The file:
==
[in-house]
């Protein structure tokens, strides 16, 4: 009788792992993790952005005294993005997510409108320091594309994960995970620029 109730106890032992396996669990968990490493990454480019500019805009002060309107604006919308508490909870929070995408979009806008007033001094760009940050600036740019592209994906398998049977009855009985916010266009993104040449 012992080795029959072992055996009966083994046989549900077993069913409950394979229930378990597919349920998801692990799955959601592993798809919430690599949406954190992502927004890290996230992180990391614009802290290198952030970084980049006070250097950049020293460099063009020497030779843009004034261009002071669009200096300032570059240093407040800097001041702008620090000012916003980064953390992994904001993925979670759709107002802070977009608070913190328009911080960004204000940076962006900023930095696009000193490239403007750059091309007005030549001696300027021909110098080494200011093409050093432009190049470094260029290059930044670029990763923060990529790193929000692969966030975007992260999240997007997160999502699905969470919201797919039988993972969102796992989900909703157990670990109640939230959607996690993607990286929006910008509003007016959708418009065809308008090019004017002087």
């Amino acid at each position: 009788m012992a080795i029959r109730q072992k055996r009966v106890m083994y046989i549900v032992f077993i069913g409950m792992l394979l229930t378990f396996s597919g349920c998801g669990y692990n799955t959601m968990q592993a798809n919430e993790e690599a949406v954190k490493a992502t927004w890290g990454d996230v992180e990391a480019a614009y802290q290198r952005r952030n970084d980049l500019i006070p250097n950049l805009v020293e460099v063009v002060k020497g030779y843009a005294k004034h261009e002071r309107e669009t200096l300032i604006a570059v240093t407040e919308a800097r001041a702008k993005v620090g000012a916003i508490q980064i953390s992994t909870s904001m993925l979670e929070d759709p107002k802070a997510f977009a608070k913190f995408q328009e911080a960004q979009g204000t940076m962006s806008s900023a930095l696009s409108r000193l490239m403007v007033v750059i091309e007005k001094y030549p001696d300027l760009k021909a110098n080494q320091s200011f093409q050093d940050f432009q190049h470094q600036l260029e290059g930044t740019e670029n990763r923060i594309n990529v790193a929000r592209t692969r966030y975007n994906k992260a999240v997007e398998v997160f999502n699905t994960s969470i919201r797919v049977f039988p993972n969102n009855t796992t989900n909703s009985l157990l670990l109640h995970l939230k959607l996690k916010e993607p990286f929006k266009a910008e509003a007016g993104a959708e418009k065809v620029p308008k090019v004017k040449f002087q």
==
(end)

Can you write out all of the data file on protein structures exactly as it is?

[in-house]
């Protein structure tokens, strides 16, 4: 009788792992993790952005005294993005997510409108320091594309994960995970620029 109730106890032992396996669990968990490493990454480019500019805009002060309107604006919308508490909870929070995408979009806008007033001094760009940050600036740019592209994906398998049977009855009985916010266009993104040449 012992080795029959072992055996009966083994046989549900077993069913409950394979229930378990597919349920998801692990799955959601592993798809919430690599949406954190992502927004890290996230992180990391614009802290290198952030970084980049006070250097950049020293460099063009020497030779843009004034261009002071669009200096300032570059240093407040800097001041702008620090000012916003980064953390992994904001993925979670759709107002802070977009608070913190328009911080960004204000940076962006900023930095696009000193490239403007750059091309007005030549001696300027021909110098080494200011093409050093432009190049470094260029290059930044670029990763923060990529790193929000692969966030975007992260999240997007997160999502699905969470919201797919039988993972969102796992989900909703157990670990109640939230959607996690993607990286929006910008509003007016959708418009065809308008090019004017002087």
């Amino acid at each position: 009788m012992a080795i029959r109730q072992k055996r009966v106890m083994y046989i549900v032992f077993i069913g409950m792992l394979l229930t378990f396996s597919g349920c998801g669990y692990n799955t959601m968990q592993a798809n919430e993790e690599a949406v954190k490493a992502t927004w890290g990454d996230v992180e990391a480019a614009y802290q290198r952005r952030n970084d980049l500019i006070p250097n950049l805009v020293e460099v063009v002060k020497g030779y843009a005294k004034h261009e002071r309107e669009t200096l300032i604006a570059v240093t407040e919308a800097r001041a702008k993005v620090g000012a916003i508490q980064i953390s992994t909870s904001m993925l979670e929070d759709p107002k802070a997510f977009a608070k913190f995408q328009e911080a960004q979009g204000t940076m962006s806008s900023a930095l696009s409108r000193l490239m403007v007033v750059i091309e007005k001094y030549p001696d300027l760009k021909a110098n080494q320091s200011f093409q050093d940050f432009q190049h470094q600036l260029e290059g930044t740019e670029n990763r923060i594309n990529v790193a929000r592209t692969r966030y975007n994906k992260a999240v997007e398998v997160f999502n699905t994960s969470i919201r797919v049977f039988p993972n969102n009855t796992t989900n909703s009985l157990l670990l109640h995970l939230k959607l996690k916010e993607p990286f929006k266009a910008e509003a007016g993104a959708e418009k065809v620029p308008k090019v004017k040449f002087q």